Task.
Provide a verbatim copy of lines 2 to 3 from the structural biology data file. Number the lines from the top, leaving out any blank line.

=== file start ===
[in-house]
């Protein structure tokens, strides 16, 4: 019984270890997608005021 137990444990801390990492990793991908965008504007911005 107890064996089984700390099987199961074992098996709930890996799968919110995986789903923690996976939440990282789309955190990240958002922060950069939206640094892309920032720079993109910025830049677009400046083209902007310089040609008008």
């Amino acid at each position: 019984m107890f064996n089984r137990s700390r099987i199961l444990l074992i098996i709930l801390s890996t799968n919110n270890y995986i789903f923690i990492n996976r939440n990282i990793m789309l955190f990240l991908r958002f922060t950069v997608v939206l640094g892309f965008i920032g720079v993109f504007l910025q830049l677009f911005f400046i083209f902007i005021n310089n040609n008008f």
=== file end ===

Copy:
């Protein structure tokens, strides 16, 4: 019984270890997608005021 137990444990801390990492990793991908965008504007911005 107890064996089984700390099987199961074992098996709930890996799968919110995986789903923690996976939440990282789309955190990240958002922060950069939206640094892309920032720079993109910025830049677009400046083209902007310089040609008008």
């Amino acid at each position: 019984m107890f064996n089984r137990s700390r099987i199961l444990l074992i098996i709930l801390s890996t799968n919110n270890y995986i789903f923690i990492n996976r939440n990282i990793m789309l955190f990240l991908r958002f922060t950069v997608v939206l640094g892309f965008i920032g720079v993109f504007l910025q830049l677009f911005f400046i083209f902007i005021n310089n040609n008008f």